Hong Kong: Occupy Central Photo Essay


We were in Hong Kong as protests broke out across the city.  It started in Central and grew in size, overtaking some of the major areas of the city. The people of Hong Kong were protesting the Chinese government for the right to elect their own chief executive in 2017.   The movement gained momentum and support over social media as it got prominent coverage in the world press.


Crowd gathering on the first day of the protest.

The protesters took over the roads, using buses to close down a major six lane highway and paralyzing Hong Kong’s financial district.  The protest eventually made its way over to the Kowloon side where part of Nathan Road was shut down and people spilled out into the middle of the street.  At every major corner, we saw young students handing out a yellow ribbon, the symbol of Occupy Central.   Most shops closed down as a result of the unrest.  Temple Street night market, usually filled with tourists and chaos was eerily quiet, like a ghost town.  Most of the shop owners sitting despondently in the corner, jumped at every new customer coming their way.


On the last day of our trip, we took a train over to Central into the heart of the demonstration.  Four days in and the protest looked like it was still going strong, many people were still there occupying the highway.  There were separate areas for food and supplies as well as trash, everything looked to be very well organized. Along the barricade, there were ladders erected to allow people to get over the highway median.  People looked like they were settled in for the long haul.  Students were using this time to catch up on their reading and school work.  Here are some of the photos we took documenting the event.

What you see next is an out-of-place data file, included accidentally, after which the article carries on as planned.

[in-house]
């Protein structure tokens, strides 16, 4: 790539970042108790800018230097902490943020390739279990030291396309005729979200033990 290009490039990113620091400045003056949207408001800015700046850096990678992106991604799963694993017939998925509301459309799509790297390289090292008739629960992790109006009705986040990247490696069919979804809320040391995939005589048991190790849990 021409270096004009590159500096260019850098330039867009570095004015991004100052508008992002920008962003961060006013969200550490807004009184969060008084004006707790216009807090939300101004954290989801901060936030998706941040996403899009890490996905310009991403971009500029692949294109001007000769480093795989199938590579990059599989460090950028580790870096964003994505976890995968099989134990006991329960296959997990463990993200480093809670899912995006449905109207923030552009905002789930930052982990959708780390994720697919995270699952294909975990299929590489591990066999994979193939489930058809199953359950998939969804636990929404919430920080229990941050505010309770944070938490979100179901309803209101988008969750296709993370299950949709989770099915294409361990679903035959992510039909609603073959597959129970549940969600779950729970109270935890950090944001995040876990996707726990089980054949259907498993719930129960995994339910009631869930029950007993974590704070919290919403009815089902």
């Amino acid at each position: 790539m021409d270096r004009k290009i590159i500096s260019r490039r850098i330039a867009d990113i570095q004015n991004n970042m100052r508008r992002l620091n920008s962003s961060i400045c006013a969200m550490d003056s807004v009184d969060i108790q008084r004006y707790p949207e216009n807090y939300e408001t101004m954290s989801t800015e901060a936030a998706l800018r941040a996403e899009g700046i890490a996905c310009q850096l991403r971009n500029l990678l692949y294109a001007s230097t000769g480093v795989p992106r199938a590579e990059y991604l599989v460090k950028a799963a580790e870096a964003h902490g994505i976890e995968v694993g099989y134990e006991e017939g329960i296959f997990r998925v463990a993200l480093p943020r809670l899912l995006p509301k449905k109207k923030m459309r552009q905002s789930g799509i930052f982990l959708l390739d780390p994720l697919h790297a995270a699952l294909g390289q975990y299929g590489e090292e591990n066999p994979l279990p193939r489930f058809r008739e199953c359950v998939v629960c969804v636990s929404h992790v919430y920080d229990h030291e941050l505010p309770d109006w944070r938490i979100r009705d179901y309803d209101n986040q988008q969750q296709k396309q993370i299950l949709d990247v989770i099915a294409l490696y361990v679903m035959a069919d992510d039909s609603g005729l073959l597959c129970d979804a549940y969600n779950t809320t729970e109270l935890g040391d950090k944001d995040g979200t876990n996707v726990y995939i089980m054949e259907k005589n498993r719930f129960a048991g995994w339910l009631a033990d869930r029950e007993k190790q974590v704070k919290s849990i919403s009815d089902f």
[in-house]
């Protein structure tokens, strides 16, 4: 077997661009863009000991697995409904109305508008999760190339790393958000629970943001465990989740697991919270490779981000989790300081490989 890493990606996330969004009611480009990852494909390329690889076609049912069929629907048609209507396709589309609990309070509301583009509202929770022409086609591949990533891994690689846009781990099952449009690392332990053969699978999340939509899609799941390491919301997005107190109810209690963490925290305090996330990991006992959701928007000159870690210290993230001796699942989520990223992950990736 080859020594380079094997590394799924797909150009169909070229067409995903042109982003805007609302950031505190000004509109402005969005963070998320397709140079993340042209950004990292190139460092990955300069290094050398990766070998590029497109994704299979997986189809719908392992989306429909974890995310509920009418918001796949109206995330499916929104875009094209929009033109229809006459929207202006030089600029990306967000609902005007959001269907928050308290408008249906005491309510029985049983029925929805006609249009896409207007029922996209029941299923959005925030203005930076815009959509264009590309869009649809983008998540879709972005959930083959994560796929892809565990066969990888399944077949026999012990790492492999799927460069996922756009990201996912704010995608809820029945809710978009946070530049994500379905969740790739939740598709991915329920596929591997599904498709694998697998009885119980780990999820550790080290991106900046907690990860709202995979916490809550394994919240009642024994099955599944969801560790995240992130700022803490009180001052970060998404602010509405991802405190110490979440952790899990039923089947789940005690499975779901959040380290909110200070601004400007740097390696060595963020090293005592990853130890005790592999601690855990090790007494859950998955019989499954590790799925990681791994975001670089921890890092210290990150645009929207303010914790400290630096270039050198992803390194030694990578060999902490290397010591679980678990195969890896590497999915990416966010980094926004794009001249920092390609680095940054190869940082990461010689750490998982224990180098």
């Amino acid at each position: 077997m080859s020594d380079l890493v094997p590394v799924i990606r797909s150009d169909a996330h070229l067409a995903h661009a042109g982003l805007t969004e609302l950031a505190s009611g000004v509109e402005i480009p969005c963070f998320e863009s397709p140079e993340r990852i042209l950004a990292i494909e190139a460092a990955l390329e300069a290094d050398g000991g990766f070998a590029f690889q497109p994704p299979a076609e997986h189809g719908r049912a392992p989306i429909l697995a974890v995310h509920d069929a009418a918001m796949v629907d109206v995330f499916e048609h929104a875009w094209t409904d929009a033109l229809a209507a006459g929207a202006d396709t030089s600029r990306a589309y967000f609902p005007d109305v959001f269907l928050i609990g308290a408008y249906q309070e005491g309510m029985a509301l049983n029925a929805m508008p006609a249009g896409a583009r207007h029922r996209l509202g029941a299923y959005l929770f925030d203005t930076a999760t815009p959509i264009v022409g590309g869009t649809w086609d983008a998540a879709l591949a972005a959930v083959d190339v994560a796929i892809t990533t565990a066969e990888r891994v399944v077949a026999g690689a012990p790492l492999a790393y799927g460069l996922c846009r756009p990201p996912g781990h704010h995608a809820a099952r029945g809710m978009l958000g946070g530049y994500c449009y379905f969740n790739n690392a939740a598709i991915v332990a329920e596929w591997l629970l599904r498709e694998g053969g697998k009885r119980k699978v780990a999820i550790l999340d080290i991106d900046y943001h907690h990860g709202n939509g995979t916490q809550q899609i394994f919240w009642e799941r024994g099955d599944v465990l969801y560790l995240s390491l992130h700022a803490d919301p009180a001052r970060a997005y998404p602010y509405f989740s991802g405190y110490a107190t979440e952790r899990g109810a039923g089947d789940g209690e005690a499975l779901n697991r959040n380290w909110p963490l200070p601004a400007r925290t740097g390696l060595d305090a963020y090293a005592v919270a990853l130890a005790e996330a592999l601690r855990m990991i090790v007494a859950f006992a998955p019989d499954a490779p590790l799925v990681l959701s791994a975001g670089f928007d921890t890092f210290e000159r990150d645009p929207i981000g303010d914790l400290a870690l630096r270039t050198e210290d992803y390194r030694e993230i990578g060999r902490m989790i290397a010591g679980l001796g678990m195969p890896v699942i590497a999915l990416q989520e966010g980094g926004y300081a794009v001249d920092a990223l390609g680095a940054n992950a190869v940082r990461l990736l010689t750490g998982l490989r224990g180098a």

Local and international media gathered to document the event.



Bus used to block the on ramp


Umbrellas, the ubiquitous symbol of the Occupy Central movement, were used to keep out the sun and to fend off tear gas from the police.


Supplies kept in a shaded area




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